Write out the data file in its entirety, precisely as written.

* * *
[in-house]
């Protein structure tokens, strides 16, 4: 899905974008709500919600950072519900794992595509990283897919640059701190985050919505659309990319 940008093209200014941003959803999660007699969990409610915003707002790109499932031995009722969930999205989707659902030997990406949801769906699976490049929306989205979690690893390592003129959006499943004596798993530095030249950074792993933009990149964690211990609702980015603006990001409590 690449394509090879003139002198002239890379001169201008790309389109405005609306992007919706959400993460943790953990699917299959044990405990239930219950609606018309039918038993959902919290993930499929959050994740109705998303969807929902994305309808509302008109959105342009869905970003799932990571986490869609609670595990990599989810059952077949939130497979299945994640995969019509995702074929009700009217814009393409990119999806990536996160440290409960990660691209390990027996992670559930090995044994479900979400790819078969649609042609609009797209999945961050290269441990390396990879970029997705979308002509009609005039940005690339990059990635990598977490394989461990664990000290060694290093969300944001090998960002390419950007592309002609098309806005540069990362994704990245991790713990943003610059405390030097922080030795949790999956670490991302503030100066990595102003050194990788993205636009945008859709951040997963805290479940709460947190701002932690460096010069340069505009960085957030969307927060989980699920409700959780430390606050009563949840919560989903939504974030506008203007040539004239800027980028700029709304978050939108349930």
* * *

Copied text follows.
[in-house]
């Protein structure tokens, strides 16, 4: 899905974008709500919600950072519900794992595509990283897919640059701190985050919505659309990319 940008093209200014941003959803999660007699969990409610915003707002790109499932031995009722969930999205989707659902030997990406949801769906699976490049929306989205979690690893390592003129959006499943004596798993530095030249950074792993933009990149964690211990609702980015603006990001409590 690449394509090879003139002198002239890379001169201008790309389109405005609306992007919706959400993460943790953990699917299959044990405990239930219950609606018309039918038993959902919290993930499929959050994740109705998303969807929902994305309808509302008109959105342009869905970003799932990571986490869609609670595990990599989810059952077949939130497979299945994640995969019509995702074929009700009217814009393409990119999806990536996160440290409960990660691209390990027996992670559930090995044994479900979400790819078969649609042609609009797209999945961050290269441990390396990879970029997705979308002509009609005039940005690339990059990635990598977490394989461990664990000290060694290093969300944001090998960002390419950007592309002609098309806005540069990362994704990245991790713990943003610059405390030097922080030795949790999956670490991302503030100066990595102003050194990788993205636009945008859709951040997963805290479940709460947190701002932690460096010069340069505009960085957030969307927060989980699920409700959780430390606050009563949840919560989903939504974030506008203007040539004239800027980028700029709304978050939108349930």